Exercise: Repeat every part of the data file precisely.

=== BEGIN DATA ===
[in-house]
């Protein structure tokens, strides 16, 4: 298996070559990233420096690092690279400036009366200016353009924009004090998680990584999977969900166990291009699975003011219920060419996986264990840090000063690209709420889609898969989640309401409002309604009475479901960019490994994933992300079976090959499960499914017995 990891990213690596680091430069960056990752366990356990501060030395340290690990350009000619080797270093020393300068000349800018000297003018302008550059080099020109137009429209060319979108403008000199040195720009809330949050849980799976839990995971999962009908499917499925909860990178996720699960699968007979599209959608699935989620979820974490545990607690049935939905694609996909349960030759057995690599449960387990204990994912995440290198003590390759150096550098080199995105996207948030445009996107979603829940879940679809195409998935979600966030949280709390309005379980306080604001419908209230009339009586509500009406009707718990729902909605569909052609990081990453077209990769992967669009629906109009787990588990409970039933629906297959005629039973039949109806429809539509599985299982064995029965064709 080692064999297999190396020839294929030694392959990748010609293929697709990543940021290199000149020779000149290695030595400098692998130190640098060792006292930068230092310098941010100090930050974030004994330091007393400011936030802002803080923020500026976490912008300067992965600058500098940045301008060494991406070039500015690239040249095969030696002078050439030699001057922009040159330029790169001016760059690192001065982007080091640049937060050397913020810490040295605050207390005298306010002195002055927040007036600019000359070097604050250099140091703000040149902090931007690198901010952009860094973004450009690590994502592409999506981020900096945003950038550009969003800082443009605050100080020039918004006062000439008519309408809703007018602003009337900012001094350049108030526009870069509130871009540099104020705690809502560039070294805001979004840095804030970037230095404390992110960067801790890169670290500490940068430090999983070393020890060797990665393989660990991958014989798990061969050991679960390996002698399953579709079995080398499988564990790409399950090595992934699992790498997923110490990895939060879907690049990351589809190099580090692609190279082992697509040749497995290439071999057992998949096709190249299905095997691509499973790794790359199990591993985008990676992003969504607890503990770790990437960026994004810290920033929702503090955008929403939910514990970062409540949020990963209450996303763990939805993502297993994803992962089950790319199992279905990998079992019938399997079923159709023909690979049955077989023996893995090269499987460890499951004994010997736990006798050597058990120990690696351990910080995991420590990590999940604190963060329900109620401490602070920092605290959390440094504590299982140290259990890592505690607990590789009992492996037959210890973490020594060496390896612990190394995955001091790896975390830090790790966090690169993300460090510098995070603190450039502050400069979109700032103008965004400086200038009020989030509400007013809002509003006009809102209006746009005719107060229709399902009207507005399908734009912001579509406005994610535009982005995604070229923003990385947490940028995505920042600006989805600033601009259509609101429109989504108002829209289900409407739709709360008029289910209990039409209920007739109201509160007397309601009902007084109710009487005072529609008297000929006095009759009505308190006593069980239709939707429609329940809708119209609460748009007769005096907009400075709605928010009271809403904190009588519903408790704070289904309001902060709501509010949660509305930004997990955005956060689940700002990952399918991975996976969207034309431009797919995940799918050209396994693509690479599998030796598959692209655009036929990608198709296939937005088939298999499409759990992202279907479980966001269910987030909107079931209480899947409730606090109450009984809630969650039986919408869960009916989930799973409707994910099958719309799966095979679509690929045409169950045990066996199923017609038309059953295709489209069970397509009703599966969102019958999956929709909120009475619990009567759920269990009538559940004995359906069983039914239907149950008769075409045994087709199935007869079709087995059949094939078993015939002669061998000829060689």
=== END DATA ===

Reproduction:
[in-house]
């Protein structure tokens, strides 16, 4: 298996070559990233420096690092690279400036009366200016353009924009004090998680990584999977969900166990291009699975003011219920060419996986264990840090000063690209709420889609898969989640309401409002309604009475479901960019490994994933992300079976090959499960499914017995 990891990213690596680091430069960056990752366990356990501060030395340290690990350009000619080797270093020393300068000349800018000297003018302008550059080099020109137009429209060319979108403008000199040195720009809330949050849980799976839990995971999962009908499917499925909860990178996720699960699968007979599209959608699935989620979820974490545990607690049935939905694609996909349960030759057995690599449960387990204990994912995440290198003590390759150096550098080199995105996207948030445009996107979603829940879940679809195409998935979600966030949280709390309005379980306080604001419908209230009339009586509500009406009707718990729902909605569909052609990081990453077209990769992967669009629906109009787990588990409970039933629906297959005629039973039949109806429809539509599985299982064995029965064709 080692064999297999190396020839294929030694392959990748010609293929697709990543940021290199000149020779000149290695030595400098692998130190640098060792006292930068230092310098941010100090930050974030004994330091007393400011936030802002803080923020500026976490912008300067992965600058500098940045301008060494991406070039500015690239040249095969030696002078050439030699001057922009040159330029790169001016760059690192001065982007080091640049937060050397913020810490040295605050207390005298306010002195002055927040007036600019000359070097604050250099140091703000040149902090931007690198901010952009860094973004450009690590994502592409999506981020900096945003950038550009969003800082443009605050100080020039918004006062000439008519309408809703007018602003009337900012001094350049108030526009870069509130871009540099104020705690809502560039070294805001979004840095804030970037230095404390992110960067801790890169670290500490940068430090999983070393020890060797990665393989660990991958014989798990061969050991679960390996002698399953579709079995080398499988564990790409399950090595992934699992790498997923110490990895939060879907690049990351589809190099580090692609190279082992697509040749497995290439071999057992998949096709190249299905095997691509499973790794790359199990591993985008990676992003969504607890503990770790990437960026994004810290920033929702503090955008929403939910514990970062409540949020990963209450996303763990939805993502297993994803992962089950790319199992279905990998079992019938399997079923159709023909690979049955077989023996893995090269499987460890499951004994010997736990006798050597058990120990690696351990910080995991420590990590999940604190963060329900109620401490602070920092605290959390440094504590299982140290259990890592505690607990590789009992492996037959210890973490020594060496390896612990190394995955001091790896975390830090790790966090690169993300460090510098995070603190450039502050400069979109700032103008965004400086200038009020989030509400007013809002509003006009809102209006746009005719107060229709399902009207507005399908734009912001579509406005994610535009982005995604070229923003990385947490940028995505920042600006989805600033601009259509609101429109989504108002829209289900409407739709709360008029289910209990039409209920007739109201509160007397309601009902007084109710009487005072529609008297000929006095009759009505308190006593069980239709939707429609329940809708119209609460748009007769005096907009400075709605928010009271809403904190009588519903408790704070289904309001902060709501509010949660509305930004997990955005956060689940700002990952399918991975996976969207034309431009797919995940799918050209396994693509690479599998030796598959692209655009036929990608198709296939937005088939298999499409759990992202279907479980966001269910987030909107079931209480899947409730606090109450009984809630969650039986919408869960009916989930799973409707994910099958719309799966095979679509690929045409169950045990066996199923017609038309059953295709489209069970397509009703599966969102019958999956929709909120009475619990009567759920269990009538559940004995359906069983039914239907149950008769075409045994087709199935007869079709087995059949094939078993015939002669061998000829060689």